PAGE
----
In 2021, it is not the companies that shape customer experience - it is customer expectations from the digital product experience that affects companies’ everything. This creates the “innovate or die” situation, where digitally-centered companies get billions in revenue across all sectors, and those who can’t deliver the desired experience go out of business within months. This article will explore insights from the Harvard Business Review survey on how to transition to a digital-first business with customer product experience in mind.
Table of contents:
- The Customer Expectations: What Has Changed?
- User Retention Trumps New User Growth
- Data Analytics That Makes Difference
- Data Democratization as a Gateway to Digital-First Organization
The Customer Expectations: What Has Changed?
Companies have constantly been adapting to customer’s needs, putting those who did it faster and better on top of the game; there’s nothing new to that. What makes this time drastically different for businesses is the speed at which it happened. The turmoils of 2020 have changed customer behavior and, therefore, expectations in a matter of months, which is virtually overnight on the history scale.
According to the HBR survey respondents, the Covid 19 crisis has formed a lasting habit of using digital products, and there is no coming back from that. The adoption of digital products has accelerated to an extent where it progressed to being a new norm from being just an option. This shifts digital from being just another sales channel to the main source of clients for your business.
“We are living through a digital-product revenue revolution, centered around using digital products to completely redesign the value we create for customers,” says Jian Wei Hoh, head of business design at Ford.
It’s hard to pinpoint an economic sector that hasn’t witnessed at least a slight growth in customer reliance on digital technology. Finance and banking, retail, media, education, social, automotive - almost every industry now has a digital aspect, becoming a baseline of customer digital-centric expectations.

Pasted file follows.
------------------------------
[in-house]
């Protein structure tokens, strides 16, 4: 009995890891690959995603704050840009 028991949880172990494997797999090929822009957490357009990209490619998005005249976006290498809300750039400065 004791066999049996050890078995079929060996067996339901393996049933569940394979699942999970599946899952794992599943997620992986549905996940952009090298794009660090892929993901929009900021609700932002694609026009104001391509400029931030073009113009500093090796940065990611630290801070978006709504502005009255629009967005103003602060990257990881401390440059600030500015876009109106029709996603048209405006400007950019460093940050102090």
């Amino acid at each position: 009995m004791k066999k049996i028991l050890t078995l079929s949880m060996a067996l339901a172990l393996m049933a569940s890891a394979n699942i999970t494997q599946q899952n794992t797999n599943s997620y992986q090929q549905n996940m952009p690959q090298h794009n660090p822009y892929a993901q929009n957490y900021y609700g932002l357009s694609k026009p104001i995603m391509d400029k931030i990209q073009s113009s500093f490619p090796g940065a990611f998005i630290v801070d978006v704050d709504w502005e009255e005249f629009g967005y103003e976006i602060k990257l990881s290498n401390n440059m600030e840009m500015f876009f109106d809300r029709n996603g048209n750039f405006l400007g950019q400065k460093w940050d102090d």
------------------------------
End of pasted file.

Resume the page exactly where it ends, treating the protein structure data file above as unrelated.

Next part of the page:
Here are the key changes in customer behavior and expectations:
- Ubiquitous growth in reliance on technology and its usage across most industries;
- Heightened expectations from the digital experience and, therefore, growing competition for user loyalty.
For companies who don’t want to lose all their customers to more digitally-centered competitors, this switches digital transformation from being a choice to being a survival necessity. And yet, while the competition for user loyalty has never been higher, the majority of executives see this situation as a unique (and urgent) opportunity for businesses to capitalize on this mass digital adoption.
User Retention Trumps New User Growth
As customer behavior has changed, so did the metrics companies use to analyze their results. According to the executives surveyed, with the rise of the Software-as-a-Service subscription-based model, the importance of acquiring new customers has taken a back seat, prioritizing user engagement, customer retention, and customer lifetime value instead.
It makes sense: regardless of what you sell, getting new people to use your product or services requires much more resources than keeping happy the ones you already have. More specifically, acquiring a new client can be anywhere from one to 25 times more expensive than retaining the existing one. If the customer stays with you and is engaged, it means they see value in your product or service and will likely stay with you, positively impacting your overall revenue.
But how do you fuel customer brand loyalty? The answer is easy: analyze the data. In this case, the behavioral data collected from your most engaged customers. Following the steps of your most engaged clients will help you to understand what they like, desire, or lack and, therefore, outline your future investments and product changes to better their user experience.
Here are the primary metrics the survey’s respondents think you should focus on to build a successful digitally-centered business:
- User engagement (e.g. daily active users, likes/comments/shares) - 58%
- Customer retention - 36%
- Customer lifetime value - 36%
- User behavior (bounce rate, task time) - 29%
- New user growth - 22%
- New paying customers - 30%
The main purpose here is not to tell you what metrics businesses should or should not pay attention to; after all, you know your business better than anyone else. But even if acquiring new clients is at the vanguard of your business model, you have to put resources into the research/discovery and create the best possible digital product experience. It will keep your clients fulfilled and loyal, drastically reducing the chances of leaving you for more digital-savvy competitors.